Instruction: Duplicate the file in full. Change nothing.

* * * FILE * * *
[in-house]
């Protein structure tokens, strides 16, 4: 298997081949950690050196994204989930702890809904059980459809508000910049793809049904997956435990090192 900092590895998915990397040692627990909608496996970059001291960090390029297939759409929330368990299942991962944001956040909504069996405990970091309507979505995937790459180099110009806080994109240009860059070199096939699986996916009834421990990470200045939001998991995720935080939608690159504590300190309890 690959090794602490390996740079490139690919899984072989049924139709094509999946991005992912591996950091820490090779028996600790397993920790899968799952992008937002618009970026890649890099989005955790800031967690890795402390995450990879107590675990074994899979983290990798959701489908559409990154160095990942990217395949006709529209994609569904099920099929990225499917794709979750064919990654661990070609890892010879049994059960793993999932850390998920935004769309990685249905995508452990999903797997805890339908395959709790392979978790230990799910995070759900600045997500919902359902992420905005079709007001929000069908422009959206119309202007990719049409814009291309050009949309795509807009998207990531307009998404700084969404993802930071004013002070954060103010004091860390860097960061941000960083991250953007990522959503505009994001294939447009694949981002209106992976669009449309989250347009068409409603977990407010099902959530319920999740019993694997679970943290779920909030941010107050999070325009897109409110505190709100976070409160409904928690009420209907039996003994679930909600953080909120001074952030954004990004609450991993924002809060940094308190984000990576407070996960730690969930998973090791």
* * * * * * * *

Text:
[in-house]
């Protein structure tokens, strides 16, 4: 298997081949950690050196994204989930702890809904059980459809508000910049793809049904997956435990090192 900092590895998915990397040692627990909608496996970059001291960090390029297939759409929330368990299942991962944001956040909504069996405990970091309507979505995937790459180099110009806080994109240009860059070199096939699986996916009834421990990470200045939001998991995720935080939608690159504590300190309890 690959090794602490390996740079490139690919899984072989049924139709094509999946991005992912591996950091820490090779028996600790397993920790899968799952992008937002618009970026890649890099989005955790800031967690890795402390995450990879107590675990074994899979983290990798959701489908559409990154160095990942990217395949006709529209994609569904099920099929990225499917794709979750064919990654661990070609890892010879049994059960793993999932850390998920935004769309990685249905995508452990999903797997805890339908395959709790392979978790230990799910995070759900600045997500919902359902992420905005079709007001929000069908422009959206119309202007990719049409814009291309050009949309795509807009998207990531307009998404700084969404993802930071004013002070954060103010004091860390860097960061941000960083991250953007990522959503505009994001294939447009694949981002209106992976669009449309989250347009068409409603977990407010099902959530319920999740019993694997679970943290779920909030941010107050999070325009897109409110505190709100976070409160409904928690009420209907039996003994679930909600953080909120001074952030954004990004609450991993924002809060940094308190984000990576407070996960730690969930998973090791």